Long-term Outcomes After Autologous or Tissue Expander/Implant Based Breast Reconstruction and Post-Mastectomy Radiation for Breast Cancer

Publication date: Available online 22 June 2019Source: Practical Radiation OncologyAuthor(s): Bindu V. Manyam, Chirag Shah, Neil M. Woody, Chandana A. Reddy, Michael A. Weller, Aditya Juloori, Mihir Naik, Stephanie Valente, Stephen Grobmyer, Paul Durand, Risal Djohan, Rahul D. TendulkarAbstractPurposeThe toxicity profile of breast reconstruction with post-mastectomy radiation therapy (PMRT) varies by technique and timing, and long-term data are limited. We compared rates of complications requiring re-operation (CRR) and reconstruction failure (RF) between immediate autologous reconstruction (I-AR), immediate tissue expander/implant reconstruction (I-TE/I), delayed AR (D-AR), and delayed TE/I (D-TE/I) in patients receiving PMRT.MethodsPatients who received AR or TE/I, and PMRT between 2000-2008 were included. Reconstruction was immediate if performed on same day as mastectomy, followed by PMRT (I-AR or I-TE/I) or delayed if following PMRT (D-AR and D-TE/I). CRR was defined as unplanned return to operating room due to infection, dehiscence, necrosis, hematoma, or hernia (with AR) and extrusion, leak, or contracture (with TE/I). RF was defined as unplanned conversion to another reconstruction technique or to flat chest wall. Cumulative incidence of CRR and RF was calculated using Kaplan Meier and compared using log-rank test. Logistic regression was used to identify variables associated with CRR and RF.Results204 patients were included. Median follow-up was 8 years. There were 1...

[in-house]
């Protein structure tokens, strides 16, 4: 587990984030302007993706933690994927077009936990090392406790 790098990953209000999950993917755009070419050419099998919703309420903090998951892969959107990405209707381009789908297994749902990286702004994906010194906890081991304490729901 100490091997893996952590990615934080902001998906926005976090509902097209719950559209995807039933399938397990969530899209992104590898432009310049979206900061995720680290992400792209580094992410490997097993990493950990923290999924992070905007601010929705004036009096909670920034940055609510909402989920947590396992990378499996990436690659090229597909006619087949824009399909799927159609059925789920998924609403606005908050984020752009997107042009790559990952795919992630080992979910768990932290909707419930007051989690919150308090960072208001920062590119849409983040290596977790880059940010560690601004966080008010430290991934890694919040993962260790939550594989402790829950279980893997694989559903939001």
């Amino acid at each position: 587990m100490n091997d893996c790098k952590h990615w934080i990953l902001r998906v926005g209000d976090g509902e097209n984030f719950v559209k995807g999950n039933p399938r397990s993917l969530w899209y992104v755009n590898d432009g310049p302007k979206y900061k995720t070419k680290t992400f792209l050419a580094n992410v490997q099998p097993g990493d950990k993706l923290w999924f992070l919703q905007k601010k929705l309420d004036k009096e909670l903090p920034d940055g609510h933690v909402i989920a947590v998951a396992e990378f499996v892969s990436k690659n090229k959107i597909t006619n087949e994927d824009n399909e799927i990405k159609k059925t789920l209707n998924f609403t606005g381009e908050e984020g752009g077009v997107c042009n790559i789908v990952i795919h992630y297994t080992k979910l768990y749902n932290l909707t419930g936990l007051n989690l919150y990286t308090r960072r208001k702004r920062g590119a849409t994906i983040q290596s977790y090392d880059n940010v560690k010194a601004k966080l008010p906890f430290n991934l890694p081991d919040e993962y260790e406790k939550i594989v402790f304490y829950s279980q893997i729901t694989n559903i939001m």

Source: Practical Radiation Oncology - Category: Cancer & Oncology Source Type: research

Related Links:

Women with breast cancer are often offered to undergo immediate or delayed breast reconstruction surgery (BRS). Reconstructed women with prosthesis may complain of chest pain related to the surgery or to other conditions including coronary ischemia. Many women have risk factors of coronary artery disease (CAD) including diabetes, hypertension and others as well as chemotherapy or radiotherapy, all increase the risk of CAD.1 To our knowledge no studies have examined the effect of BRS on the electrocardiogram (ECG) which is a major tool in the evaluation of chest pain or other cardiac symptoms.
Source: Journal of Plastic, Reconstructive and Aesthetic Surgery - Category: Cosmetic Surgery Authors: Tags: Correspondence and Communications Source Type: research
In conclusions, dairy may be part of a healthy diet; however, additional studies exploring confounding factors are needed to ascertain the potential detrimental effects. PMID: 31199182 [PubMed - as supplied by publisher]
Source: International Journal of Food Sciences and Nutrition - Category: Nutrition Tags: Int J Food Sci Nutr Source Type: research